This is how the stimulus worked. First there was a very panic-stricken world economy that was under the impression that the Great Depression was about to descend upon us once again.
Second, there were Treasury forecasts that said unemployment could go to 8-10% if immediate action was not taken. It was this forecast that added to the sense of urgency that things had to be done now if not sooner.
Third, we had measures taken both here, in the US and elsewhere to quieten money markets through a series of very expensive but entirely necessary measures to bring stability into the financial system. In Australia the main measure was to guarantee deposits in the trading banks.
Fourth, there was a massive increase in spending. In Australia the figure normally used for the stimulus is $43 billion – equivalent to four percent of GDP. Since the consensus figure on jobs “saved” is 70,000, this comes to around $600,000 a job. To give the Government the benefit of the doubt, let us assume the number of those saved jobs was 100,000. This brings the cost per job saved down to $430,000. Want to double the number of jobs saved to the very implausible 200,000? Then the cost comes down to the still absurd figure of over $200,000 for each job saved.
But whatever the expense, the point of the stimulus was to shorten the downturn and hasten the return to strong rates of growth and low unemployment more rapidly than any other way that might be taken. We prop up the economy for a short period until it regains its strength and then allow our normal growth to resume from where it had left off.
The number of ways that such an approach is purely wrong would be much too difficult to catalogue in this brief comment. But the fact that economic growth has slowed, and non-farm growth was actually negative during the September quarter might indicate something is not quite going to plan.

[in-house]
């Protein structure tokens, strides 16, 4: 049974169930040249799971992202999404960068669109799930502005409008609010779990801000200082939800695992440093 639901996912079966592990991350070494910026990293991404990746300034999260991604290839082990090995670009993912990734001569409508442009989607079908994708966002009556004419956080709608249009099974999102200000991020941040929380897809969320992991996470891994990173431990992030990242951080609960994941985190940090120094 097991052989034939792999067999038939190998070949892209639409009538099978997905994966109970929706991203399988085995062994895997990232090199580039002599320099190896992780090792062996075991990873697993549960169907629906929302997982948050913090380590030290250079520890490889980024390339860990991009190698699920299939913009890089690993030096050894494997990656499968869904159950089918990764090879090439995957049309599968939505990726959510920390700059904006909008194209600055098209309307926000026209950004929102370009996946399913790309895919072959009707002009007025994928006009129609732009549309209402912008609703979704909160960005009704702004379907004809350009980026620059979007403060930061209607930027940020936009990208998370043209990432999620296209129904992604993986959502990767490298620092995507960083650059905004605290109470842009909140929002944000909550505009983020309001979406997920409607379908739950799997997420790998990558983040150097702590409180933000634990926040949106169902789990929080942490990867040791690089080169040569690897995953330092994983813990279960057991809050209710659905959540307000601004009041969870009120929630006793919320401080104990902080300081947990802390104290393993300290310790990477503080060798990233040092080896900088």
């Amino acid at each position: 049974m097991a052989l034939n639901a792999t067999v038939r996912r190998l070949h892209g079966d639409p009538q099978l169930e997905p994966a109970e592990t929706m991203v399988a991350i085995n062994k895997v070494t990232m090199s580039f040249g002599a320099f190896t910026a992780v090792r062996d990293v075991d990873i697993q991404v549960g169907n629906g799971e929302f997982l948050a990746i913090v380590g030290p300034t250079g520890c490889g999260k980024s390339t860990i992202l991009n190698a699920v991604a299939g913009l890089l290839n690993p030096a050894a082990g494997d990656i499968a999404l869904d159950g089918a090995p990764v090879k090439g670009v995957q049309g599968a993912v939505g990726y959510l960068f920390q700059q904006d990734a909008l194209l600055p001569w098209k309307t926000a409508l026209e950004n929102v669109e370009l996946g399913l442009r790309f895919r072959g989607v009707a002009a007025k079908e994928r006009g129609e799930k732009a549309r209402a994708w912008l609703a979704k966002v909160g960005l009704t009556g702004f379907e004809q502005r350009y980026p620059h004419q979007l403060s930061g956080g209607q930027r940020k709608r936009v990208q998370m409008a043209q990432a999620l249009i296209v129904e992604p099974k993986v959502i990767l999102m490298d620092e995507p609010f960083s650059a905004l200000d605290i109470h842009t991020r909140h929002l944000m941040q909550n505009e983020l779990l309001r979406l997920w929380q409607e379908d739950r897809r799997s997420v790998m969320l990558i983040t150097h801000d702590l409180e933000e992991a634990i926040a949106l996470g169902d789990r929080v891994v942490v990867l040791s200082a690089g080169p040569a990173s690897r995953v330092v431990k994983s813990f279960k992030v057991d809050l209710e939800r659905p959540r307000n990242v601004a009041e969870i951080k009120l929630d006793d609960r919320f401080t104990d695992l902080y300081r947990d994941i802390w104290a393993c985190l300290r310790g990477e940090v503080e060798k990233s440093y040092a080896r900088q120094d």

The stimulus was always a matter of making sure that the data came out OK rather than actually generating a recovery of any worth. The fantastic negative consequences of the GFC as prognosticated by Treasury turned out to be wildly pessimistic so that, in the end, when unemployment rose from just under four percent to just under six percent it looked better than the forecasts that had existed a few months before.
But it should not be forgotten that we did have a recession in every imaginable way except the official way, which required two consecutive quarters of falling GDP. Spending the equivalent of four percent of GDP on a stimulus will have that effect on the numbers even if it was spent on useless nonsense, as much if not most of it was. There is, in fact, no way to demonstrate any dollar of public spending is actually productive. Digging and refilling holes shows up in the accounts as a contribution to value adding activity.
The September quarter National Accounts therefore need to be looked at in the context of a wearing off of the stimulus as the economy tries to find its way into a proper recovery. The data that matter were the figures on private sector investment which fell in trend terms during the quarter by -0.2% and rose a meagre 0.8% across the year.
Over on the public sector side, however, public sector investment rose during the quarter by 0.3% but across the year went up by 24.2%. The appearance of recovery has occurred because of public spending. That few of us outside the public service actually feel the benefit of a supposedly growing level of output is just the way it is.
To complete the picture, government consumption has risen by 4.0% over the year while for the private sector it has gone up by 3.0%. That buying has outrun production is further reflected in the data on exports and imports, with imports having risen by 13.4% over the year in contrast to the far lesser increase in exports of 5.4%.
Outside the mining industry, there is little indication that private sector growth independent of government spending has as yet resumed. There is no real sense that we are on a self-sustaining road to higher employment and higher real incomes.
Recovery is recovery of the private sector which is precisely what has not yet happened. Even if you think there is a role for useless public spending in the midst of some economic crisis, ultimately growth must be founded on an upturn in private sector activity.
Achieving this kind of outcome is what the government must now attend to if we are not to sink into a sea of debt. The flat retail sales figures, which are the first sets of data we have for the December quarter and for which the latest figures came out the day after the National Accounts, add to the sense that recovery has not yet gathered momentum.